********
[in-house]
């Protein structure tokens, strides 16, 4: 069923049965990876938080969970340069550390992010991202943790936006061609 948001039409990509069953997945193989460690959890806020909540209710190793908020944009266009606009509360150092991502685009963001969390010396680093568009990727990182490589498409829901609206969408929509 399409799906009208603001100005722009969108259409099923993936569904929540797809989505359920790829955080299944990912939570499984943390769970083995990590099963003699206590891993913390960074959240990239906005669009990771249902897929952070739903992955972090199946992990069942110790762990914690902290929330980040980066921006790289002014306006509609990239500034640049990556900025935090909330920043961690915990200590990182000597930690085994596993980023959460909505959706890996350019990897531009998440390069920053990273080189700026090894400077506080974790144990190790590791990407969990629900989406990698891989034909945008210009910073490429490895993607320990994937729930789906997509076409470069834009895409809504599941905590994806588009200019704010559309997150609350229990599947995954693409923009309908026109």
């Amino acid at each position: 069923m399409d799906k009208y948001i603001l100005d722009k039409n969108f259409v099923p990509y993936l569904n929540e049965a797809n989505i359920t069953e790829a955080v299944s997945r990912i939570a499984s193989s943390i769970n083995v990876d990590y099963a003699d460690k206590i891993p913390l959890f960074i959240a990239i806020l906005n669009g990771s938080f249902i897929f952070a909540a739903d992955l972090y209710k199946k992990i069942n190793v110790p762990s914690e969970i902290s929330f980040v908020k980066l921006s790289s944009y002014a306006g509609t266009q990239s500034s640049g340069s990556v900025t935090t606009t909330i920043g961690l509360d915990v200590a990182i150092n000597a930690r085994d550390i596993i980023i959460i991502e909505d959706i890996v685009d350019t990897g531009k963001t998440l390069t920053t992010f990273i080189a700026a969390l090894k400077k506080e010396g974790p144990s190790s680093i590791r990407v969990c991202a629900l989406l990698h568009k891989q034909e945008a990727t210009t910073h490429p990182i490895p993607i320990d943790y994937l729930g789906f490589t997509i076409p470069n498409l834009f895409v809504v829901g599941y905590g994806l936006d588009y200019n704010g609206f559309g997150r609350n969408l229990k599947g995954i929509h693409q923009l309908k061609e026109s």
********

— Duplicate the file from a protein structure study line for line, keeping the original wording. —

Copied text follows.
[in-house]
């Protein structure tokens, strides 16, 4: 069923049965990876938080969970340069550390992010991202943790936006061609 948001039409990509069953997945193989460690959890806020909540209710190793908020944009266009606009509360150092991502685009963001969390010396680093568009990727990182490589498409829901609206969408929509 399409799906009208603001100005722009969108259409099923993936569904929540797809989505359920790829955080299944990912939570499984943390769970083995990590099963003699206590891993913390960074959240990239906005669009990771249902897929952070739903992955972090199946992990069942110790762990914690902290929330980040980066921006790289002014306006509609990239500034640049990556900025935090909330920043961690915990200590990182000597930690085994596993980023959460909505959706890996350019990897531009998440390069920053990273080189700026090894400077506080974790144990190790590791990407969990629900989406990698891989034909945008210009910073490429490895993607320990994937729930789906997509076409470069834009895409809504599941905590994806588009200019704010559309997150609350229990599947995954693409923009309908026109």
């Amino acid at each position: 069923m399409d799906k009208y948001i603001l100005d722009k039409n969108f259409v099923p990509y993936l569904n929540e049965a797809n989505i359920t069953e790829a955080v299944s997945r990912i939570a499984s193989s943390i769970n083995v990876d990590y099963a003699d460690k206590i891993p913390l959890f960074i959240a990239i806020l906005n669009g990771s938080f249902i897929f952070a909540a739903d992955l972090y209710k199946k992990i069942n190793v110790p762990s914690e969970i902290s929330f980040v908020k980066l921006s790289s944009y002014a306006g509609t266009q990239s500034s640049g340069s990556v900025t935090t606009t909330i920043g961690l509360d915990v200590a990182i150092n000597a930690r085994d550390i596993i980023i959460i991502e909505d959706i890996v685009d350019t990897g531009k963001t998440l390069t920053t992010f990273i080189a700026a969390l090894k400077k506080e010396g974790p144990s190790s680093i590791r990407v969990c991202a629900l989406l990698h568009k891989q034909e945008a990727t210009t910073h490429p990182i490895p993607i320990d943790y994937l729930g789906f490589t997509i076409p470069n498409l834009f895409v809504v829901g599941y905590g994806l936006d588009y200019n704010g609206f559309g997150r609350n969408l229990k599947g995954i929509h693409q923009l309908k061609e026109s």